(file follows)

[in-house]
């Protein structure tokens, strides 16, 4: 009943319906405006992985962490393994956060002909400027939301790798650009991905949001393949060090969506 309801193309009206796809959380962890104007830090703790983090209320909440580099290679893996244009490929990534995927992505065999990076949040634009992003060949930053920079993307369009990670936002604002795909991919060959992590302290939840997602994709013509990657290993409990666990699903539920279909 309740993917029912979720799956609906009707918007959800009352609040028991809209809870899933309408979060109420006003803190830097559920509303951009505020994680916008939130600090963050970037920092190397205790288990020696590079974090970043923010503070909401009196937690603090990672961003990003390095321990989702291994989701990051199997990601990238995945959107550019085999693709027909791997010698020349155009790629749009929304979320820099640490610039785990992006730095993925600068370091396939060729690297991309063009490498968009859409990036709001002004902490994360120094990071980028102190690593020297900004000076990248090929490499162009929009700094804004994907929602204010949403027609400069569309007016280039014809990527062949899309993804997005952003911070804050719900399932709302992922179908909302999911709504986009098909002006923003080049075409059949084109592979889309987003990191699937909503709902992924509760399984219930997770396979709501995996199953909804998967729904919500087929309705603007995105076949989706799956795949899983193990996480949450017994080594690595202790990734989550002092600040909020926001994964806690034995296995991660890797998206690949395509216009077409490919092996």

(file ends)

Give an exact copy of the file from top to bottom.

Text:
[in-house]
């Protein structure tokens, strides 16, 4: 009943319906405006992985962490393994956060002909400027939301790798650009991905949001393949060090969506 309801193309009206796809959380962890104007830090703790983090209320909440580099290679893996244009490929990534995927992505065999990076949040634009992003060949930053920079993307369009990670936002604002795909991919060959992590302290939840997602994709013509990657290993409990666990699903539920279909 309740993917029912979720799956609906009707918007959800009352609040028991809209809870899933309408979060109420006003803190830097559920509303951009505020994680916008939130600090963050970037920092190397205790288990020696590079974090970043923010503070909401009196937690603090990672961003990003390095321990989702291994989701990051199997990601990238995945959107550019085999693709027909791997010698020349155009790629749009929304979320820099640490610039785990992006730095993925600068370091396939060729690297991309063009490498968009859409990036709001002004902490994360120094990071980028102190690593020297900004000076990248090929490499162009929009700094804004994907929602204010949403027609400069569309007016280039014809990527062949899309993804997005952003911070804050719900399932709302992922179908909302999911709504986009098909002006923003080049075409059949084109592979889309987003990191699937909503709902992924509760399984219930997770396979709501995996199953909804998967729904919500087929309705603007995105076949989706799956795949899983193990996480949450017994080594690595202790990734989550002092600040909020926001994964806690034995296995991660890797998206690949395509216009077409490919092996």